President Obama came into office promising to change the way money influences government, but when it comes to the familiar Washington habit of rewarding big campaign fundraisers with coveted jobs, his administration is in overdrive.
The president’s latest nominations for ambassadorships include three fundraisers who raked in millions of dollars for his re-election campaign. These Obama loyalists are now in line for some of the sweetest overseas postings.
Mr. Obama on Tuesday tapped Matthew Barzun, former campaign finance chairman, as ambassador to Britain. Campaign bundler and former New York Times reporter Crystal Nix-Hines was chosen for a cultural post attached to the United Nations in Paris, and Washington bundler John Phillips, who raised more than $300,000 for the president’s two elections, was nominated as U.S. ambassador to Italy.
At least 11 of Mr. Obama’s diplomatic nominees this year have raised large sums of money for his campaigns or served on his campaign team.
The president in May picked Penny Pritzker, the Chicago hotel heiress whose financial support has been crucial to his political career, to become commerce secretary.
The practice of rewarding campaign supporters with cushy or powerful government posts isn’t new. George W. Bush appointed fundraising “pioneers” to ambassadorships, and many of Mr. Obama’s other predecessors have embraced the practice.
But government-reform advocates say it’s the kind of tradition that Mr. Obama promised to shun when he came into office pledging to “change how Washington works.”
“If anything, he’s put more of a focus on it, given the number of fundraisers he’s attended and the length of his bundlers’ list,” said Sheila Krumholz, executive director of the Center for Responsive Politics. “Certainly there’s no attempt to divorce financiers from the perks of ambassadorships and plum jobs that have consistently been offered up as rewards for that service.”
A White House spokesman pointed to the qualifications of the diplomatic nominees. He said Mr. Phillips’ credentials for Rome include his “Italian heritage” — his grandparents emigrated from Italy, where their family name was Filippi — and his work on numerous charitable projects overseas. Mr. Phillips is the husband of former TV reporter Linda Douglass, who worked in the Obama White House.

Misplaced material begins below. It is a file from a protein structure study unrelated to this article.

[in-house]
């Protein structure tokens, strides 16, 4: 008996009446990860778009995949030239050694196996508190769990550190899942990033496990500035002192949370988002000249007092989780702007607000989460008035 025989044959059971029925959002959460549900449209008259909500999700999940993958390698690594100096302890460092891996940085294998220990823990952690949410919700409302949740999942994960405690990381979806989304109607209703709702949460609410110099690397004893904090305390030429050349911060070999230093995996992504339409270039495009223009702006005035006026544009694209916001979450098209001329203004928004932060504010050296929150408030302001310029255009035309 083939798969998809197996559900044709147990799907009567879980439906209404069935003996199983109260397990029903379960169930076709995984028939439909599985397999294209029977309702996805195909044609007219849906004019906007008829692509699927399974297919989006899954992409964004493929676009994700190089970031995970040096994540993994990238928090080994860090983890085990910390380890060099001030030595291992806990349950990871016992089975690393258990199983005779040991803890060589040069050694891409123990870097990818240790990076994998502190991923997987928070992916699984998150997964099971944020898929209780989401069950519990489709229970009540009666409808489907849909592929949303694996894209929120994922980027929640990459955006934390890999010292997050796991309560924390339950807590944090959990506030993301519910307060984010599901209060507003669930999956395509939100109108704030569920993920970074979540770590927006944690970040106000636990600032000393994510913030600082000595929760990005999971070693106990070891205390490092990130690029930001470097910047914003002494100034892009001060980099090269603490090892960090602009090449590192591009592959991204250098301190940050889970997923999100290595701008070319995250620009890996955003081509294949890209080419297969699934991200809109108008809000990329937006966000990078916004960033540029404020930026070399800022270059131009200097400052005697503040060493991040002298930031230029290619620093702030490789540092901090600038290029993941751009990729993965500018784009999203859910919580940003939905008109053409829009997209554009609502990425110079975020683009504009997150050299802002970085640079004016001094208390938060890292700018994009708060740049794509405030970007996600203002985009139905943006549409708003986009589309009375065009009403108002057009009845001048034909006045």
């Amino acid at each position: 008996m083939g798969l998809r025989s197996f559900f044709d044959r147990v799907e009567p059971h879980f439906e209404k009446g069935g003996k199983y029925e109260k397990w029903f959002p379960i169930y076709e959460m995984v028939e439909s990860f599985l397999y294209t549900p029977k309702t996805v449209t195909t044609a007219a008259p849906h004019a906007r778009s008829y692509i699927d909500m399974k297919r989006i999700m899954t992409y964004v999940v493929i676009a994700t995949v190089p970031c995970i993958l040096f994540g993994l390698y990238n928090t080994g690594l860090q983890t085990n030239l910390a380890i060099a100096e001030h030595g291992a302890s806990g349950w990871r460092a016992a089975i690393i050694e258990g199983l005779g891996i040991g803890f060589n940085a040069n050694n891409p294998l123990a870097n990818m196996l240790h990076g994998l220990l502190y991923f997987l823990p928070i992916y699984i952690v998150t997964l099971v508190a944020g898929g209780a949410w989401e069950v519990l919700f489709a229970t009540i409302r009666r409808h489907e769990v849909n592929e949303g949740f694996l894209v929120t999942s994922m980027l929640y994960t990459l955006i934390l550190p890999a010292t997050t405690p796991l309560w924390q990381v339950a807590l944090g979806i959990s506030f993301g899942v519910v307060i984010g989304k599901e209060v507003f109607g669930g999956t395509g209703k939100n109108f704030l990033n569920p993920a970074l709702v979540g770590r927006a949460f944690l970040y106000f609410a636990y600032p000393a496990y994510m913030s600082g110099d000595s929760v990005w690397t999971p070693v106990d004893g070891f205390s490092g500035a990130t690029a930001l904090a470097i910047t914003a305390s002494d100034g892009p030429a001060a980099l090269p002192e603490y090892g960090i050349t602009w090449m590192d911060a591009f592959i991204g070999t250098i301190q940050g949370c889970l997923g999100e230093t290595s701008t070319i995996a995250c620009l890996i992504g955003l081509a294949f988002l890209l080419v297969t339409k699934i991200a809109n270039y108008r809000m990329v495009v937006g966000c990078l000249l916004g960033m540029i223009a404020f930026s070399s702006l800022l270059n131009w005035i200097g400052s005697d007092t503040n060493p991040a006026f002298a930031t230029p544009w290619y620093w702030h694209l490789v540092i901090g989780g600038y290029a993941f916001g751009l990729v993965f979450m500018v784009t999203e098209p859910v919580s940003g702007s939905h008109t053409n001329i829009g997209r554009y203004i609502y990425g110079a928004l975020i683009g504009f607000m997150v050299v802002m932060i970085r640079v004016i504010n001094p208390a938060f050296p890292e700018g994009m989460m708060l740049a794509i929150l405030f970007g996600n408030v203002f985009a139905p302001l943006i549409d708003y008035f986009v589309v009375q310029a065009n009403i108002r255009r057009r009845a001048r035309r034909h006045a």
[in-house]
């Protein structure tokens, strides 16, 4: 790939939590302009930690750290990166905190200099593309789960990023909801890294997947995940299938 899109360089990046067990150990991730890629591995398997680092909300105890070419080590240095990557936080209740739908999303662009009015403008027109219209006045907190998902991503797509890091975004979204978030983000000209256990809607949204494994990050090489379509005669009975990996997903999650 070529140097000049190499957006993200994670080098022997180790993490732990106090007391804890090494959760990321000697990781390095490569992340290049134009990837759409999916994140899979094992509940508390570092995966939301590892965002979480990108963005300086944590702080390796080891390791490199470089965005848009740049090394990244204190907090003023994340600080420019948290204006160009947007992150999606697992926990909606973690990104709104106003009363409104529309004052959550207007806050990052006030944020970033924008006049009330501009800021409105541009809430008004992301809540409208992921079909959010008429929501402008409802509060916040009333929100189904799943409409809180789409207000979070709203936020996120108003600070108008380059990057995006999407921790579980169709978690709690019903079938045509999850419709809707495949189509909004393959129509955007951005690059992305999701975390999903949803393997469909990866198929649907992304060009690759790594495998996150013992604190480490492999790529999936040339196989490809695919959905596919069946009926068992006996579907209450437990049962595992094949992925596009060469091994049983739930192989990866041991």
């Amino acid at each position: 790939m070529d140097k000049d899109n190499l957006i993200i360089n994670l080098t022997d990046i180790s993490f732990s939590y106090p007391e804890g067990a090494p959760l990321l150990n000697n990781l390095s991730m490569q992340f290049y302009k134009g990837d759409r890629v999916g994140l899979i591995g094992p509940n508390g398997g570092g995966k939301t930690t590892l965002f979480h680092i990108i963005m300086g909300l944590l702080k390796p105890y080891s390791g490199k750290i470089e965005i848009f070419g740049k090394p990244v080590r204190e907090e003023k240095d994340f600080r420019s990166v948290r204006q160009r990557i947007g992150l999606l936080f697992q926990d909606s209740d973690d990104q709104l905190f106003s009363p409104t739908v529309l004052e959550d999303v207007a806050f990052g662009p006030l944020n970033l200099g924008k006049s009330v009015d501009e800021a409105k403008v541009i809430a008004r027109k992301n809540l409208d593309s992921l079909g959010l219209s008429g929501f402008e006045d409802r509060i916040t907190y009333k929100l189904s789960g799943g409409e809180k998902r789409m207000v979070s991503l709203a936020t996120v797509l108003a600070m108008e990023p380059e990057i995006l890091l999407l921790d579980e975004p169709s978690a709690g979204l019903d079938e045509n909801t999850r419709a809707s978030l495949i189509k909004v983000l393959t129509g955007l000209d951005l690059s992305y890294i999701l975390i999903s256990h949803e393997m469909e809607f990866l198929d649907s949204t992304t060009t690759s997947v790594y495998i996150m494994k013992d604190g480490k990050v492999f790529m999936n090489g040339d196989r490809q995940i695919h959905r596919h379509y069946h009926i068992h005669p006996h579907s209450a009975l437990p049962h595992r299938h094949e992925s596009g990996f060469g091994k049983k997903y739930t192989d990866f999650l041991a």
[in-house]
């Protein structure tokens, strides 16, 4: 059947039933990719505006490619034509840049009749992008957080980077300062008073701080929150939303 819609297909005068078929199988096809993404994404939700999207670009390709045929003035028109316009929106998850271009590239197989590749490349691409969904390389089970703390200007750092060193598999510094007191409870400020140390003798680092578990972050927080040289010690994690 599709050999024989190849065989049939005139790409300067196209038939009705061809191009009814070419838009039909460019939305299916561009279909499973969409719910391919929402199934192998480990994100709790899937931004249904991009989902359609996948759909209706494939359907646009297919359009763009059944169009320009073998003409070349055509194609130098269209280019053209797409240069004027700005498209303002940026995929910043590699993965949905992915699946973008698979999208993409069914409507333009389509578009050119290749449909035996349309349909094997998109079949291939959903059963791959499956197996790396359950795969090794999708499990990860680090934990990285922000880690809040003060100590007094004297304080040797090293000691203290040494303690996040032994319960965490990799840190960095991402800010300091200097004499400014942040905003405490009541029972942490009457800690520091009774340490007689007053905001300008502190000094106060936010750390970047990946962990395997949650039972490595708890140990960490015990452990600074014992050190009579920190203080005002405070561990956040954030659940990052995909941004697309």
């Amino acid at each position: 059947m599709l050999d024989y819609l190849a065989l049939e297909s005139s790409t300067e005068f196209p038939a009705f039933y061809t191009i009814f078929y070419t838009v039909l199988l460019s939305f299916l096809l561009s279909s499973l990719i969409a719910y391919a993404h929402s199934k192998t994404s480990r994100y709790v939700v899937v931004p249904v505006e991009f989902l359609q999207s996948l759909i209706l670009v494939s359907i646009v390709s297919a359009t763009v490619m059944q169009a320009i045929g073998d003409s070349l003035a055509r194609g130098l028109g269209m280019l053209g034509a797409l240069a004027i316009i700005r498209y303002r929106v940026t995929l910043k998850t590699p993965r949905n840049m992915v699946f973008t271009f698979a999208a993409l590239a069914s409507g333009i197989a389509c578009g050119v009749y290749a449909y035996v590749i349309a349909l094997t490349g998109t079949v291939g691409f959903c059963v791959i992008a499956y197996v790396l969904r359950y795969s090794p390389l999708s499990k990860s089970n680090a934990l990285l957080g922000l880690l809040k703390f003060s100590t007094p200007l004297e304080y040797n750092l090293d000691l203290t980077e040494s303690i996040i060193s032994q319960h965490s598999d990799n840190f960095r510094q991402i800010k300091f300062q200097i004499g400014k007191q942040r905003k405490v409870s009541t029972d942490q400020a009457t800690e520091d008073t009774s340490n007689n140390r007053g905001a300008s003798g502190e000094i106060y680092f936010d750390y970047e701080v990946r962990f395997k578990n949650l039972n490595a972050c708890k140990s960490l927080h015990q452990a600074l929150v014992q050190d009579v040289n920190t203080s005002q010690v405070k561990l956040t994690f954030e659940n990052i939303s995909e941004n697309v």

“In filling these posts, the administration looks for the most qualified candidates who represent Americans from all walks of life,” said White House spokesman Eric Schultz. “Being a donor does not get you a job in this administration, nor does it preclude you from getting one.”
Ms. Krumholz scoffed at the administration’s explanation.
“Nobody is going to say, ‘Oh yes, they purchased that ambassadorship,’” she said. “But this is the understanding that bundlers bring to the work.”
From the start of his presidency, Mr. Obama has waged a public crackdown against registered lobbyists. He banned them from serving on government boards and announced that he wouldn’t accept campaign contributions from them.
Although he has largely stuck to that campaign pledge, the nonprofit Sunlight Foundation said Mr. Obama’s campaigns did accept donations from influence-peddlers who, “while not registered, walk and talk an awful lot like lobbyists, including advisors who manage lobbyists.”
“Many, many big donors in the influence business have contributed to the president,” the foundation said in its report.